After further discussion with Doc Martens, I have more confidence in my digital collections project. My plan is to create a collection of photographs and sound recordings of my maternal relatives, along with a family tree going back to my great-great grandparents (if possible), to capture genealogical information and some of the oral history of my family. For a while I was afraid I would be unable to use some of my grandparents’ most interesting photographs, such as my grandfather and his classmates standing in front of their one-room Pennsylvania school house, circa 1925. According to Copyright.gov, all works created prior to 1979 are under copyright until 70 years after the creator’s death. Since we don’t know who took some of my grandparents’ pictures, or when the photographer died, I was afraid they would be unusable. But Doc Martens said that orphan works created by someone most certainly dead would be acceptable to include in my collection.
I have three CDs of my grandfather and his cousin Lyle telling stories from their childhood and some experiences from WWII that I want to harvest for my collection. Since Lyle died several years ago, again I was concerned I couldn’t use his stories for my collection, being unable to ask his permission. But since I asked my grandfather and Lyle to make the recordings for the purpose of preservation and to collect facts for a book I hoped to write one day, Doc Martens felt using the sound recordings would be admissable. I couldn’t find any guiding information on the matter on the Oral History Association website, but I’m certain Lyle wouldn’t have minded me using his stories for this purpose. He shared them with me because he wanted to share them with the world. This project will allow me to do more towards that end than I have in the last ten years. I haven’t given up on writing the book, but I’m not sure I have enough material. All the more reason to encourage my grandfather to record more stories.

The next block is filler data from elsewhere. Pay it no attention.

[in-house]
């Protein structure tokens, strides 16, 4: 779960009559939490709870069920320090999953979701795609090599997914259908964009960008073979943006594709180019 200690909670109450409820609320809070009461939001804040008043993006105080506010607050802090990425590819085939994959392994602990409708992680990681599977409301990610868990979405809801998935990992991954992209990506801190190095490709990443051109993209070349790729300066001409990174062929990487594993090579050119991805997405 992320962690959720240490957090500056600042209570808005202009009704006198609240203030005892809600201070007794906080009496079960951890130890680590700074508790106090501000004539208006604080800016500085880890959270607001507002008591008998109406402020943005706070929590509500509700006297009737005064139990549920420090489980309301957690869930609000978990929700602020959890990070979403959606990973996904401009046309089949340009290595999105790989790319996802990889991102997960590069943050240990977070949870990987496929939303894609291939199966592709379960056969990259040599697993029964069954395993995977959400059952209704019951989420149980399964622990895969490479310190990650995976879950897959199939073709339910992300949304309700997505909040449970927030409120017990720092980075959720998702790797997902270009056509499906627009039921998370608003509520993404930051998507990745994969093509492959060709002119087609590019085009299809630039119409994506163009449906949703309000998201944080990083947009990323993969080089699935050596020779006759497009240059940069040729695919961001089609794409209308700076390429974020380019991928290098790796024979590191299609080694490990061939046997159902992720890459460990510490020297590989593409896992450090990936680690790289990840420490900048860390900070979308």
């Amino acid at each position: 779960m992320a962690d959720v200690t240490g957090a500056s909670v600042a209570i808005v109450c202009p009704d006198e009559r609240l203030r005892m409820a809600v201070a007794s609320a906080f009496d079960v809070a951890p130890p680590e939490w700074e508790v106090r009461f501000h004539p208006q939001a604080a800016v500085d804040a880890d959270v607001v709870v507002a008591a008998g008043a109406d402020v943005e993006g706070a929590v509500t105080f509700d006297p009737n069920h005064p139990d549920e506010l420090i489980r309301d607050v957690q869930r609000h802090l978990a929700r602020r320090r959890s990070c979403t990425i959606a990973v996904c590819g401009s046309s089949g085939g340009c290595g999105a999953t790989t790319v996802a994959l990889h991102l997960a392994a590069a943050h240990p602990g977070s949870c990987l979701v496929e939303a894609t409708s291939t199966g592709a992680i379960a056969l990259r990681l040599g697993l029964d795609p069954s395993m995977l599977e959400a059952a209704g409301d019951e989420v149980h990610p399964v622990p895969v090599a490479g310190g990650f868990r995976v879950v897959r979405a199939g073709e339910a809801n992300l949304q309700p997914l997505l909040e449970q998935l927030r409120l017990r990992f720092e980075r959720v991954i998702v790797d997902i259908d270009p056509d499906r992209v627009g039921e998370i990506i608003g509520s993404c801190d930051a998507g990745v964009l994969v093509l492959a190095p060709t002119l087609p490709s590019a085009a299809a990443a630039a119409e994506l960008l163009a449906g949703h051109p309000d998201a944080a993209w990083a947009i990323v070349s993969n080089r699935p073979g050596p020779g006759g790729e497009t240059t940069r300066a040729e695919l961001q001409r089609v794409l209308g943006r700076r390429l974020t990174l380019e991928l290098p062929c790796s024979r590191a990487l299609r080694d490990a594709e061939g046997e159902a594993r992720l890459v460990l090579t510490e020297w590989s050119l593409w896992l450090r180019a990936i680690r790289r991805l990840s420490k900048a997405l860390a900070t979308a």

I bought a cheap mp3 player with a built-in microphone that will supposedly allow me to record and transfer the audio files to my computer for editing. I need to break it out and see if I can figure out how it works.
Having played with the collection platform Omeka a bit more, I’m a little disappointed that one can’t apparently view the photograph and the associated metadata in the same screen. Unless I’m missing something. I’m not certain that Omeka is going to allow the organization scheme I had envisioned, but I don’t know everything about how it operates yet. Maybe I’ll be pleasantly surprised. If not, I’ll at least learn something from my frustration, I’m sure.